A subsidiary of Edison Properties, LLC (249 W. 28th Street Properties, LLC) is proposing to rezone two mid-blocks bounded by West 28th Street, Eighth Avenue, West 30th Street, and Seventh Avenue from the existing M1-5 to M1-6D. Edison proposes to redevelop a large surface parking lot and parking structure into a development with 407 residential units and with approximately 20 percent of the residential floor area as affordable using the Inclusionary Housing Program incentives. Given the number of surface parking lots, the proximity to transit and the residential neighborhood of Chelsea to the south, the applicant sees the addition of residential uses as an enhancement of the mixed-use character of this area.
The area proposed to be rezoned is part of the area formerly known as the Fur District that was located roughly from West 27th to 30th Streets, Sixth to Eighth Avenues. Like the Garment Center to the north, the Fur District was characterized by loft buildings with a “stepped-back” pattern on the upper floors. As the number of fur-related businesses declined in the past 20 years, the rezoning area has evolved into a Class B and C office district. The applicant views the infill residential development on underbuilt lots as a way to promote 24/7 street activity, increase services that will be used by both residents and workers, and help link this area to the residential Chelsea neighborhood to the west and south.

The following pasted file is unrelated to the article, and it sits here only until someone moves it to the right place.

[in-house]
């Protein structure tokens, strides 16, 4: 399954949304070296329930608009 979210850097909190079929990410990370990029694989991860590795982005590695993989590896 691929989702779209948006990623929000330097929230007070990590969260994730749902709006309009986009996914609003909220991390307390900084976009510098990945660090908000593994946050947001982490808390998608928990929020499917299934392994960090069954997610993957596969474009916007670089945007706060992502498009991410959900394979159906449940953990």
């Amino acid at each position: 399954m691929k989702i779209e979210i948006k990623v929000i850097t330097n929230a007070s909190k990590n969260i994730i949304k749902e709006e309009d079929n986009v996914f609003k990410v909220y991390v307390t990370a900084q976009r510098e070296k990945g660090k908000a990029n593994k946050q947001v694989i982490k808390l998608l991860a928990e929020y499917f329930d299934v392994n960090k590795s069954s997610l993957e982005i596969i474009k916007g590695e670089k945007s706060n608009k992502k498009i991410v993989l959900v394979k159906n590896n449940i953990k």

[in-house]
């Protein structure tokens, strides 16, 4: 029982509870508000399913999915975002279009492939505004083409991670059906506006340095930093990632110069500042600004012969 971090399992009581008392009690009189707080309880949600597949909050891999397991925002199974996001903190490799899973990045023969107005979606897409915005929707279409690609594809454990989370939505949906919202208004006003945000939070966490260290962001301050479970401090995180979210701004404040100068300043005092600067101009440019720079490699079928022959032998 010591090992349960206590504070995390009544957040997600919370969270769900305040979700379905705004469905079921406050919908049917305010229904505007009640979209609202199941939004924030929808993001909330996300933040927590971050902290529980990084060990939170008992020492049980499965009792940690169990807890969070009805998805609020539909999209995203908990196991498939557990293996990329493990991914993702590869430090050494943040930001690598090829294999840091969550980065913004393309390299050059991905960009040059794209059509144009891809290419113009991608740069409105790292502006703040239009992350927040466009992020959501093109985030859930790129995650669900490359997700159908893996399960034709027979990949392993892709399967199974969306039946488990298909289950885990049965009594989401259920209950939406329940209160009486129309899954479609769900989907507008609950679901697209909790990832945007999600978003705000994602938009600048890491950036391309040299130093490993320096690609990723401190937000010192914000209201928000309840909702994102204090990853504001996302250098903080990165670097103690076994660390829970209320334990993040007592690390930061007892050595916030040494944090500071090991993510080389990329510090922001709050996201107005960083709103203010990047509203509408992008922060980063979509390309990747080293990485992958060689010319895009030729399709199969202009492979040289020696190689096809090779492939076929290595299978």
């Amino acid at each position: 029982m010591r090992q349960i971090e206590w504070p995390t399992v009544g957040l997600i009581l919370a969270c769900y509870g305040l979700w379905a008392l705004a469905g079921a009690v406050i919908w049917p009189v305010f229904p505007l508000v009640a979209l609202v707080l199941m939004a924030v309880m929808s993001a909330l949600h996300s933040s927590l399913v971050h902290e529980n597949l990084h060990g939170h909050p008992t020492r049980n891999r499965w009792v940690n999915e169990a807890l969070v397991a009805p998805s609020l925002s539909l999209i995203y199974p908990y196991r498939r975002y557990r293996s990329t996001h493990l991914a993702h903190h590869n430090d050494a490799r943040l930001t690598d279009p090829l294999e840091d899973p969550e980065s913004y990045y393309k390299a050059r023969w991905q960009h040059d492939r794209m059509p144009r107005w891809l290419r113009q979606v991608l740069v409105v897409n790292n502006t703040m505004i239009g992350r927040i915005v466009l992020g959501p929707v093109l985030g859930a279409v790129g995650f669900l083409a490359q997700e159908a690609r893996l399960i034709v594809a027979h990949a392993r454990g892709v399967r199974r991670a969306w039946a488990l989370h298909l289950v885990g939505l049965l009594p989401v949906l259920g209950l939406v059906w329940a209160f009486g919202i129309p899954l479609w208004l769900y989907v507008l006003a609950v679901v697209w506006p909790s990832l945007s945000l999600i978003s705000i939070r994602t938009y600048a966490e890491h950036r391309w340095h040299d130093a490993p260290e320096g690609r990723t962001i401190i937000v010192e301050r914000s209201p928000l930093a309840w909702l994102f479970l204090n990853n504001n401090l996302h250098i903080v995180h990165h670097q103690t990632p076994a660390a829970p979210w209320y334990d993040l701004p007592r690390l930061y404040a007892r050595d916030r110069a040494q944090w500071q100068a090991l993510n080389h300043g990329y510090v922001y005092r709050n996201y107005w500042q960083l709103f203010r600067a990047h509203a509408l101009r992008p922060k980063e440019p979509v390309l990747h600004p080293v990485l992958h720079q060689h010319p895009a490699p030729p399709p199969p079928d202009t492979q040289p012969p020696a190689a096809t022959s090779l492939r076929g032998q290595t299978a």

The Edison application will be reviewed concurrently with the M1-6D zoning text change. Manhattan Community Board 5 now has 60 days to review the proposals, after which they will go to the Borough President, the City Planning Commission and the City Council as part of the City’s Uniform Land Use Review Procedure (ULURP). For specifics of the zoning proposal or more details on the ULURP time line, please visit the DCP website.
Department of City Planning
The Department of City Planning (DCP) promotes strategic growth, transit-oriented development, and sustainable communities in the City, in part by initiating comprehensive, consensus-based planning and zoning changes for individual neighborhoods and business districts, as well as establishing policies and zoning regulations applicable citywide. It supports the City Planning Commission and each year reviews more than 500 land use applications for actions such as zoning changes and disposition of City property. The Department assists both government agencies and the public by providing policy analysis and technical assistance relating to housing, transportation, community facilities, demography, waterfront and public space.